State Trade Mission Charms Aussies With 'Made in Connecticut' Products
Executives from several Connecticut companies, along with U.S. Department of Commerce officials from Middletown, are on a trade mission in Australia this week to promote exports, inbound investments and tourism. It’s all hands on deck. Officials dressed up as Mark Twain and Nathan Hale at “The Tastes and Sights of Connecticut” event, which kicked off the week-long visit.
According to U.S. Consul General Niels Marquardt in Sydney, there’s a lot of interest in both export opportunities and franchising. “Munson’s Chocolates, Jonathan Edwards wines, Stonington wines and Jake’s Wayback Burgers...people were very taken with those products,” he said. Only two percent of all U.S. companies currently export, and Marquardt believes Australia is a perfect place for people to start.
“Australia is a fantastic place to sort of cut your teeth as a new-to-market exporter," Marquardt said. "It’s a great country; it’s a wealthy country. They’re interested in American products. They protect intellectual property, and there’s recourse to the rule of law if there’s ever a dispute.”
Medical devices company Kelyniam Global in Canton makes a highly unusual and innovative product: human skull implants. The U.S. is Kelyniam’s only market for now, but CEO Tennyson Anthony wants to change that. “The market here is, I think, just prime," he said. "They’ve got a great medical model for us to fit into. They’ve got public and private hospitals and facilities here, both of which seem to be wide open for products.”
Ken Keegan, vice president at aerospace supplier Jonal Laboratories in Meriden, talks not just to Australian businesses, but also to American companies growing their market share in Australia. “We had meetings with Lockheed, and with Raytheon," he said, "and also had high-level meetings with the Australian government. We want to talk to them about military work here.”
The state’s aerospace and defense sector could benefit from the U.S.-Australia “Defense Trade Cooperation” treaty that came into effect this May. It allows U.S. companies to work in sensitive areas like cyberspace and defense, and avoid delays associated with the export licensing process. David Tomasi, an Australian tax and audit firm partner, is helping the trade mission make headway.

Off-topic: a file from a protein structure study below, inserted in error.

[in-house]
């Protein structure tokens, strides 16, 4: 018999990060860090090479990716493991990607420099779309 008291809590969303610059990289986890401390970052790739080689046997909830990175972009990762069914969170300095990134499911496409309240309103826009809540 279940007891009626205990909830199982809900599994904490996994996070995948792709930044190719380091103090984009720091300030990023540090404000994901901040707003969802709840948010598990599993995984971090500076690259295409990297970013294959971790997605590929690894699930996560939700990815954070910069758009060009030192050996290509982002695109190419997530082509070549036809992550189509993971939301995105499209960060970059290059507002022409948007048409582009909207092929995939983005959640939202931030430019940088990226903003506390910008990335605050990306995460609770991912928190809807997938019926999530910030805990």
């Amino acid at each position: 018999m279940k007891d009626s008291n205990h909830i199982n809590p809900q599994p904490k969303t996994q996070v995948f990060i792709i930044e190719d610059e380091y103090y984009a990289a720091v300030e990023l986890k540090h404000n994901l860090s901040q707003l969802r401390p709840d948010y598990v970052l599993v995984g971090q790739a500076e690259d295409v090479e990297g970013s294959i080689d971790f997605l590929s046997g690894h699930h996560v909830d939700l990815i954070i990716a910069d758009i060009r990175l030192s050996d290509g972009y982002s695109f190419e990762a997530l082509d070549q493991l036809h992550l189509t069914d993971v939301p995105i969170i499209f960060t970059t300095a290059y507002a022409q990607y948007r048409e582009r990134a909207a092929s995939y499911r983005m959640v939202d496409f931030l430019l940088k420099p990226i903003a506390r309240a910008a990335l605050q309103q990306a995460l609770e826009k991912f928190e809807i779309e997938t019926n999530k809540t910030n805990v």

The U.S. and Australia are especially suited for trade alliances, Tomasi said. “The fact that we have this great history with the U.S.," he said, "not only on trade, but also on a political relationship perspective, really makes it easy for us to relate to those companies that are coming over here. We seem to understand the way that we all do business. It’s also a great opportunity for companies here in Australia to develop their skill sets and their product sets much better.”
Anne Evans of the U.S. Department of Commerce is leading the trade mission. The current exchange rate, she noted, makes it attractive for Australian companies to import precision manufacturing, aerospace and medical device products from Connecticut. “You’ve got to keep in mind that the U.S. dollar right now is actually quite weak compared to the Australian dollar,” she said. “So not only are we [strong in] advanced manufacturing and high tech, but we’re also a real bargain.”
The trip is partly funded by a participation fee paid by companies to the Connecticut District Export Council. According to Evans, airfare for U.S. government staff was paid out of funds raised from offering training events. Some companies will obtain federal reimbursements via the State Trade and Export Promotion (STEP) program, administered by the state Department of Economic and Community Development. Members of the trade mission are scheduled to return by the end of this week.